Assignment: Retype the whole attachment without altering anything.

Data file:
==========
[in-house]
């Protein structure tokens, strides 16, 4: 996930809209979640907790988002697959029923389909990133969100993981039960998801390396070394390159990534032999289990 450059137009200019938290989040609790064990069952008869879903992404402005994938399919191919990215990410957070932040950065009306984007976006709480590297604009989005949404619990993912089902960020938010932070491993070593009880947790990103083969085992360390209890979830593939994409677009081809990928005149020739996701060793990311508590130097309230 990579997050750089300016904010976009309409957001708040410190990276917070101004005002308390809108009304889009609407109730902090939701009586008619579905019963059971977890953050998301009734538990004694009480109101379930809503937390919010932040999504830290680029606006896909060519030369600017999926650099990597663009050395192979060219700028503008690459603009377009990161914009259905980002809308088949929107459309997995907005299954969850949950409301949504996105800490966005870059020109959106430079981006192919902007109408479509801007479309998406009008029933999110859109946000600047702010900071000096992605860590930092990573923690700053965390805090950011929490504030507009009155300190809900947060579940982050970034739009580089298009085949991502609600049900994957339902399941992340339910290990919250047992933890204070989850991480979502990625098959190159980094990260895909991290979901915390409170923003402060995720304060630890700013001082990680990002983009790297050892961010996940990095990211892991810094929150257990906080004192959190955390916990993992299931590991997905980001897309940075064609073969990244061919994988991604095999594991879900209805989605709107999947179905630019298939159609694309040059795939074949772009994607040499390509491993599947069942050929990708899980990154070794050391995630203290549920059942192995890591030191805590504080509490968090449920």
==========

[in-house]
């Protein structure tokens, strides 16, 4: 996930809209979640907790988002697959029923389909990133969100993981039960998801390396070394390159990534032999289990 450059137009200019938290989040609790064990069952008869879903992404402005994938399919191919990215990410957070932040950065009306984007976006709480590297604009989005949404619990993912089902960020938010932070491993070593009880947790990103083969085992360390209890979830593939994409677009081809990928005149020739996701060793990311508590130097309230 990579997050750089300016904010976009309409957001708040410190990276917070101004005002308390809108009304889009609407109730902090939701009586008619579905019963059971977890953050998301009734538990004694009480109101379930809503937390919010932040999504830290680029606006896909060519030369600017999926650099990597663009050395192979060219700028503008690459603009377009990161914009259905980002809308088949929107459309997995907005299954969850949950409301949504996105800490966005870059020109959106430079981006192919902007109408479509801007479309998406009008029933999110859109946000600047702010900071000096992605860590930092990573923690700053965390805090950011929490504030507009009155300190809900947060579940982050970034739009580089298009085949991502609600049900994957339902399941992340339910290990919250047992933890204070989850991480979502990625098959190159980094990260895909991290979901915390409170923003402060995720304060630890700013001082990680990002983009790297050892961010996940990095990211892991810094929150257990906080004192959190955390916990993992299931590991997905980001897309940075064609073969990244061919994988991604095999594991879900209805989605709107999947179905630019298939159609694309040059795939074949772009994607040499390509491993599947069942050929990708899980990154070794050391995630203290549920059942192995890591030191805590504080509490968090449920």